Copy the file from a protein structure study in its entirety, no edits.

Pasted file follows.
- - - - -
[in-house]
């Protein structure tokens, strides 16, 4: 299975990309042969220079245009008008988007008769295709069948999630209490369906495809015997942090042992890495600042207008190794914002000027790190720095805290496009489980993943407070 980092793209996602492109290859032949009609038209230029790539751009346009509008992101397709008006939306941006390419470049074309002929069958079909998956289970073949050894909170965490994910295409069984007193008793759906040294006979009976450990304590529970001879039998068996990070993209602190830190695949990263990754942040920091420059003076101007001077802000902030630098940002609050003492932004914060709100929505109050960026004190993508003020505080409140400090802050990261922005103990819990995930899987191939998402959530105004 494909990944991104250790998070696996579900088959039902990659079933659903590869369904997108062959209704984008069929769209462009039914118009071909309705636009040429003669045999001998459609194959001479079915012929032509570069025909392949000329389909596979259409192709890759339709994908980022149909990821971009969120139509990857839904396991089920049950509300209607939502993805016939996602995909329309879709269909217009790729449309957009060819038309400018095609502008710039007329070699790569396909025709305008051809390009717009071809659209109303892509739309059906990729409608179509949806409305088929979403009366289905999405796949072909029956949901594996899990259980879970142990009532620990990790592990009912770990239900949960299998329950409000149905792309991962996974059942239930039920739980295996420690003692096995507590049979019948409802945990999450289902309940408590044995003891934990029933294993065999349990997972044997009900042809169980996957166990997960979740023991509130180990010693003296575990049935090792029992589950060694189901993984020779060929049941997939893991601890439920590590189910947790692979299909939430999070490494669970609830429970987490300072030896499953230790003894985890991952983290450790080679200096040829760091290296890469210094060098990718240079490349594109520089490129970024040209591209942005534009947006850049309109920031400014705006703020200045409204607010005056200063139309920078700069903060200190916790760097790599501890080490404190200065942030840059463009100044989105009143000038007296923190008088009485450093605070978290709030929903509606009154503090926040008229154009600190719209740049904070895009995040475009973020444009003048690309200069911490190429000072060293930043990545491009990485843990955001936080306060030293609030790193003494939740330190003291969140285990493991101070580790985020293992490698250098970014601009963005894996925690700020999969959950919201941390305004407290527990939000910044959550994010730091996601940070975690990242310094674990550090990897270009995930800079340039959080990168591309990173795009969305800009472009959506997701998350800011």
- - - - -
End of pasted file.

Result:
[in-house]
């Protein structure tokens, strides 16, 4: 299975990309042969220079245009008008988007008769295709069948999630209490369906495809015997942090042992890495600042207008190794914002000027790190720095805290496009489980993943407070 980092793209996602492109290859032949009609038209230029790539751009346009509008992101397709008006939306941006390419470049074309002929069958079909998956289970073949050894909170965490994910295409069984007193008793759906040294006979009976450990304590529970001879039998068996990070993209602190830190695949990263990754942040920091420059003076101007001077802000902030630098940002609050003492932004914060709100929505109050960026004190993508003020505080409140400090802050990261922005103990819990995930899987191939998402959530105004 494909990944991104250790998070696996579900088959039902990659079933659903590869369904997108062959209704984008069929769209462009039914118009071909309705636009040429003669045999001998459609194959001479079915012929032509570069025909392949000329389909596979259409192709890759339709994908980022149909990821971009969120139509990857839904396991089920049950509300209607939502993805016939996602995909329309879709269909217009790729449309957009060819038309400018095609502008710039007329070699790569396909025709305008051809390009717009071809659209109303892509739309059906990729409608179509949806409305088929979403009366289905999405796949072909029956949901594996899990259980879970142990009532620990990790592990009912770990239900949960299998329950409000149905792309991962996974059942239930039920739980295996420690003692096995507590049979019948409802945990999450289902309940408590044995003891934990029933294993065999349990997972044997009900042809169980996957166990997960979740023991509130180990010693003296575990049935090792029992589950060694189901993984020779060929049941997939893991601890439920590590189910947790692979299909939430999070490494669970609830429970987490300072030896499953230790003894985890991952983290450790080679200096040829760091290296890469210094060098990718240079490349594109520089490129970024040209591209942005534009947006850049309109920031400014705006703020200045409204607010005056200063139309920078700069903060200190916790760097790599501890080490404190200065942030840059463009100044989105009143000038007296923190008088009485450093605070978290709030929903509606009154503090926040008229154009600190719209740049904070895009995040475009973020444009003048690309200069911490190429000072060293930043990545491009990485843990955001936080306060030293609030790193003494939740330190003291969140285990493991101070580790985020293992490698250098970014601009963005894996925690700020999969959950919201941390305004407290527990939000910044959550994010730091996601940070975690990242310094674990550090990897270009995930800079340039959080990168591309990173795009969305800009472009959506997701998350800011």